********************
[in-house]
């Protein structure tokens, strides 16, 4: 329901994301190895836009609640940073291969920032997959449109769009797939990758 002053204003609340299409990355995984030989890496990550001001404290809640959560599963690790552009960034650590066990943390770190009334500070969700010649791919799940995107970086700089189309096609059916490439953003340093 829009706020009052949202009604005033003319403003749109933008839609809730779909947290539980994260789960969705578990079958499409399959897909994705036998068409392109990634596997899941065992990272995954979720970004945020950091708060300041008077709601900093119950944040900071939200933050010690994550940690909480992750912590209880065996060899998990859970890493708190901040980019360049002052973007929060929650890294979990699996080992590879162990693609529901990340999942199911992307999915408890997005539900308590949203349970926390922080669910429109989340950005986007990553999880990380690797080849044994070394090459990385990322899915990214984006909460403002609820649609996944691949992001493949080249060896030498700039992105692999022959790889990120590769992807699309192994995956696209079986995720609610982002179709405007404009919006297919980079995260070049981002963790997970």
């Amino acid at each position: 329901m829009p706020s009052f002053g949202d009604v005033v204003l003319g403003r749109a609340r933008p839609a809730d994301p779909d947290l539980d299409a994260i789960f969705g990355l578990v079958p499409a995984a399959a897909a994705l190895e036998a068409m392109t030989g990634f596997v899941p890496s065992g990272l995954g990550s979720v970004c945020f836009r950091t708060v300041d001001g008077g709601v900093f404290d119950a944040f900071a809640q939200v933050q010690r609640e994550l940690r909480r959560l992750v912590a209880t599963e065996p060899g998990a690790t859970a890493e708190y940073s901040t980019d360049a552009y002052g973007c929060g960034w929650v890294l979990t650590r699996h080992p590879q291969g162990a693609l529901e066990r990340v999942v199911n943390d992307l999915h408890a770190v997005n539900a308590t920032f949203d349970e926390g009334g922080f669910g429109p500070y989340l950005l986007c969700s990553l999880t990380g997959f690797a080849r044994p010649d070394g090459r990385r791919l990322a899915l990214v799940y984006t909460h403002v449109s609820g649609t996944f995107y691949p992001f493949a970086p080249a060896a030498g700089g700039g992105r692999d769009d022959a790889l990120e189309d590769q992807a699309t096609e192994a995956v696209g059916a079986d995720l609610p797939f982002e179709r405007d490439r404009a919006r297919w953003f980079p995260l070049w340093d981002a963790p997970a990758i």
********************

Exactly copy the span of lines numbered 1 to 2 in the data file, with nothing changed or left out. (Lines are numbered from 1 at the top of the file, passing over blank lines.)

[in-house]
């Protein structure tokens, strides 16, 4: 329901994301190895836009609640940073291969920032997959449109769009797939990758 002053204003609340299409990355995984030989890496990550001001404290809640959560599963690790552009960034650590066990943390770190009334500070969700010649791919799940995107970086700089189309096609059916490439953003340093 829009706020009052949202009604005033003319403003749109933008839609809730779909947290539980994260789960969705578990079958499409399959897909994705036998068409392109990634596997899941065992990272995954979720970004945020950091708060300041008077709601900093119950944040900071939200933050010690994550940690909480992750912590209880065996060899998990859970890493708190901040980019360049002052973007929060929650890294979990699996080992590879162990693609529901990340999942199911992307999915408890997005539900308590949203349970926390922080669910429109989340950005986007990553999880990380690797080849044994070394090459990385990322899915990214984006909460403002609820649609996944691949992001493949080249060896030498700039992105692999022959790889990120590769992807699309192994995956696209079986995720609610982002179709405007404009919006297919980079995260070049981002963790997970």